This game was largely a sloppy one from both teams at times; Miami played loose with the basketball to the tune of 19 turnovers, while the Suns weren’t much better with 17 of their own. Both teams were able to put together sizable runs that swung the game in their favor for short bursts, but neither team could keep it going for a long enough stretch to pull away before the game’s final minutes.

Phoenix came back from seven down with three and a half minutes to play, cutting the Miami lead to just two after a huge steal from Goran Dragic and a layup in transition. The Suns had a chance to tie on a jumper from Michael Beasley, but after it seemed to be just about all the way down it rimmed out, and Bosh converted two free throws to push the lead to four.

After Sebastian Telfair missed a five-footer in the lane off the back of the iron, it was closing time for Miami. And James was the one who had the ball in his hands.

As the Heat held onto that four-point lead with under a minute to play, James dribbled down the clock above the three-point arc, before making his move and driving to the basket. He spun around Marcin Gortat as if the Suns center was standing still, and calmly laid the ball in to seal the win for his team.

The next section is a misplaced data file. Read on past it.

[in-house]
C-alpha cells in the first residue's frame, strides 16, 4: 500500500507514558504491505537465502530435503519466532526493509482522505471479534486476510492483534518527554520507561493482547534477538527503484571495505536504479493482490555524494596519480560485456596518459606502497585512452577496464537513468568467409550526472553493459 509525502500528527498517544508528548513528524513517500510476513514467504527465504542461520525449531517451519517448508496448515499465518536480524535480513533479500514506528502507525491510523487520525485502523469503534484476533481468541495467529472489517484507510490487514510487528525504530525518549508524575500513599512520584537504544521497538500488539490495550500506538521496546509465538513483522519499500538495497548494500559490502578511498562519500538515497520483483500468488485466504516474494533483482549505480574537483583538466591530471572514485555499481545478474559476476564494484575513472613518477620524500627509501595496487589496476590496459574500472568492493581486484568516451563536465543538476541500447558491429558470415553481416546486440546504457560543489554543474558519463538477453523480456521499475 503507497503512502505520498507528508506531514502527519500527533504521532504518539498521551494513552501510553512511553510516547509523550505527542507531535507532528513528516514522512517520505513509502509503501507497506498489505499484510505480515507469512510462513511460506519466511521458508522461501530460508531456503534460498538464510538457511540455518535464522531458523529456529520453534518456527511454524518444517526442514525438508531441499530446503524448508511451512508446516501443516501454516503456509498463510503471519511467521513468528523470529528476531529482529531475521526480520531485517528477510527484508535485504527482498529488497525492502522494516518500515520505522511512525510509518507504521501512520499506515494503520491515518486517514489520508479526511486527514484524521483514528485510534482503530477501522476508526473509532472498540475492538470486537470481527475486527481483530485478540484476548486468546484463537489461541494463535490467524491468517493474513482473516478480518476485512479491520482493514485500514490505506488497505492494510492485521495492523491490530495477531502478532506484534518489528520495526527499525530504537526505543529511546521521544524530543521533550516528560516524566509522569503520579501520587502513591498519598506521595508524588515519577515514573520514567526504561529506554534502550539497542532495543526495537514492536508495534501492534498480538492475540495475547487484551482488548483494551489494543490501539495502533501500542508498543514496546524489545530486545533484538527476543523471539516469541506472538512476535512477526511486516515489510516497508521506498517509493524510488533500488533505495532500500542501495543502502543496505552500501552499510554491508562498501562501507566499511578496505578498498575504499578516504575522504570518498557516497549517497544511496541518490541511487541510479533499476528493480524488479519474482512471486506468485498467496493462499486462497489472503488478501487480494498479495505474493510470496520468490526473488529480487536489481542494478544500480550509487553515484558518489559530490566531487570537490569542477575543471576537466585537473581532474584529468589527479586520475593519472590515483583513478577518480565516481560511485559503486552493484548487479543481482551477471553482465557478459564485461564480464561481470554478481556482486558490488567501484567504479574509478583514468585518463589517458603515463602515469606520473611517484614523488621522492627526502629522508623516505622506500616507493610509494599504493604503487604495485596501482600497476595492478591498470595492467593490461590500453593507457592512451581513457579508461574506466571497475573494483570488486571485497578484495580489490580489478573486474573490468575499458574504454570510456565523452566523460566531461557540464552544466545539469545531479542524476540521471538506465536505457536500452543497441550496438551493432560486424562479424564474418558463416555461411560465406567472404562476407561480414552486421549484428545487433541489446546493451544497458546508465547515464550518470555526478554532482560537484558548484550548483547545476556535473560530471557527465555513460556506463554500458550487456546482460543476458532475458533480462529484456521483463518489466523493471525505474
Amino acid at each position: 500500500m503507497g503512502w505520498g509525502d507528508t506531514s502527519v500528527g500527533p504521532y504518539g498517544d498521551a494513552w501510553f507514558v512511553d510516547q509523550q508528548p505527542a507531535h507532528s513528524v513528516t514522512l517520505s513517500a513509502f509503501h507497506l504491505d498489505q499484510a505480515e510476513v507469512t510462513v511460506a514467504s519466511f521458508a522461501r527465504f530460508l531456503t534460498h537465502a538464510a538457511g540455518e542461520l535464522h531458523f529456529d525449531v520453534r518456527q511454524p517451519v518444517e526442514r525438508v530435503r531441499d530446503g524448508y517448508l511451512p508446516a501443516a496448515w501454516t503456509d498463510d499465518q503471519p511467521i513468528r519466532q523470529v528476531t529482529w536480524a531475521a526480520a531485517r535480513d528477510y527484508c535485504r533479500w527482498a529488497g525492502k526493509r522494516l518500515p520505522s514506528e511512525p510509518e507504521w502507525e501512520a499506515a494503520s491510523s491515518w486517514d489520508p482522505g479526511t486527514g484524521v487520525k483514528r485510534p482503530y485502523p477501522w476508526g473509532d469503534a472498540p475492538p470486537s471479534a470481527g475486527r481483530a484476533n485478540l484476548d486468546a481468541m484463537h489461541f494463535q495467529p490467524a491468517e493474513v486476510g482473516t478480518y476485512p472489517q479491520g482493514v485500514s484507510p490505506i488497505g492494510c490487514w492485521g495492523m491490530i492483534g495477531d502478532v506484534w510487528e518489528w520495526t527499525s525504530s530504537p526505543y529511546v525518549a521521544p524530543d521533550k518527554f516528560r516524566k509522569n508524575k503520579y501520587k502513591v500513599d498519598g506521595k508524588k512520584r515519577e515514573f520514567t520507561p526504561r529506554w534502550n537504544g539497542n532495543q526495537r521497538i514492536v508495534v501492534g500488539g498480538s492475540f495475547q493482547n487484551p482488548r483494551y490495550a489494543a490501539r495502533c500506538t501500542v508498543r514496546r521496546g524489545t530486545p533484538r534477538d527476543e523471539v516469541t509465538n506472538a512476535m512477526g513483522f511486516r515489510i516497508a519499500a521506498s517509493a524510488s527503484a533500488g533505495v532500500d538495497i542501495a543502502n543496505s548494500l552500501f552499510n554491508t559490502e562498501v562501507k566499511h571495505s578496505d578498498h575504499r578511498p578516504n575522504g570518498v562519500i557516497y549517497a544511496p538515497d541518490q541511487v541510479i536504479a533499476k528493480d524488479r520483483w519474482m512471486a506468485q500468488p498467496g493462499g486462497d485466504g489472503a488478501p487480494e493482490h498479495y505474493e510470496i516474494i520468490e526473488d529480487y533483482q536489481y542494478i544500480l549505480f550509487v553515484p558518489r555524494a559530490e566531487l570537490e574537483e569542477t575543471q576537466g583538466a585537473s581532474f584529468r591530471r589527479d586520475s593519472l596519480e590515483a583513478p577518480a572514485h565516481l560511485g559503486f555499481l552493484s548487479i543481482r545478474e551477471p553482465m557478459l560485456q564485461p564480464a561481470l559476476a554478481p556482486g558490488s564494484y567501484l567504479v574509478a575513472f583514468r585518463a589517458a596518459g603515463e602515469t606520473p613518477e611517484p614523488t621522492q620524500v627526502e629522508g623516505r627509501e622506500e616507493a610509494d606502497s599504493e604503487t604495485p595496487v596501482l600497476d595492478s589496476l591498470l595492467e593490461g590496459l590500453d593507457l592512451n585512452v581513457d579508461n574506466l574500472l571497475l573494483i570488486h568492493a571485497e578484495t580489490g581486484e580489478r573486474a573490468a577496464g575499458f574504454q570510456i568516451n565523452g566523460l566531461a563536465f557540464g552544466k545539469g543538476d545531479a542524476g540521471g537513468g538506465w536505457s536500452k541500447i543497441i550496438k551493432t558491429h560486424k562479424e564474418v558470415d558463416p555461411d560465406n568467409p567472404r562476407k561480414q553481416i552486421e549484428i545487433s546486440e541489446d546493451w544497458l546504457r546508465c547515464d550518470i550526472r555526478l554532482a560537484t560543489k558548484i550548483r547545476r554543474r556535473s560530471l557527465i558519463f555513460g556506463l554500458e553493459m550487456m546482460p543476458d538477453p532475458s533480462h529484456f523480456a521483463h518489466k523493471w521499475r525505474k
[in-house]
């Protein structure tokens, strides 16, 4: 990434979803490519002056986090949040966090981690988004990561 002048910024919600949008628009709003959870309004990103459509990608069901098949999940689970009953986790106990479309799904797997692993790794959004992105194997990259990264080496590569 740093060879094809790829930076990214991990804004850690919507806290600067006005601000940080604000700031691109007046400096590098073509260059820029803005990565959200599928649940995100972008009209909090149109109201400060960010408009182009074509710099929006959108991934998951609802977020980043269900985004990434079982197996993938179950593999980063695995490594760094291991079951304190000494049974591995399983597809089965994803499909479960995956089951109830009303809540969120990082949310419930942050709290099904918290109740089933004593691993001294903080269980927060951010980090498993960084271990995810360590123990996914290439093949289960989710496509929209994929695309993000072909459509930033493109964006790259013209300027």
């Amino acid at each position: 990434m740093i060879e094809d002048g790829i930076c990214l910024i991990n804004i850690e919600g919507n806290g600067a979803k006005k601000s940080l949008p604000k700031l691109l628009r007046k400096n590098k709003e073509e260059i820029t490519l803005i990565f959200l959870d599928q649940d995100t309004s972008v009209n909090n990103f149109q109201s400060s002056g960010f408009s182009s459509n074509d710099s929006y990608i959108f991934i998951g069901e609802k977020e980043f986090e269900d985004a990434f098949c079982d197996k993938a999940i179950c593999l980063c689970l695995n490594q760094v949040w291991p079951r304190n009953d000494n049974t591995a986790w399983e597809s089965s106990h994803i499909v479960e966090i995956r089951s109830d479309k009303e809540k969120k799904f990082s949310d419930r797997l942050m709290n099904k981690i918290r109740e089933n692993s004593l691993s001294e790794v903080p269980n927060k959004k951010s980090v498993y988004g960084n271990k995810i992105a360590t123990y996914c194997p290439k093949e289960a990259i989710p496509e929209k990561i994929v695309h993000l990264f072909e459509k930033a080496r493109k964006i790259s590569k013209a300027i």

What made the performance from James on this night so memorable is that the outcome of this single game in November is ultimately so forgettable. For the defending champions who will measure this season’s success based on what happens five or six months from now, James could have easily sat this one out, and no one would have thought any less of him, even if his team were to have suffered a loss.

But as we know by now, James is a special player who feels a responsibility to his teammates to be out there if at all possible — even in a relatively meaningless game taking place so early in the regular season.

“It takes a lot for me not to play, for me not to be out there with my teammates,” James said. “Me at 50 percent or 60 percent is better than me not playing at all, and I was able to get a little bit of rest this early morning and afternoon. I didn’t have much energy but I wanted to be out there on the floor with my guys, and I’m happy I was able to make a couple plays to help us win.”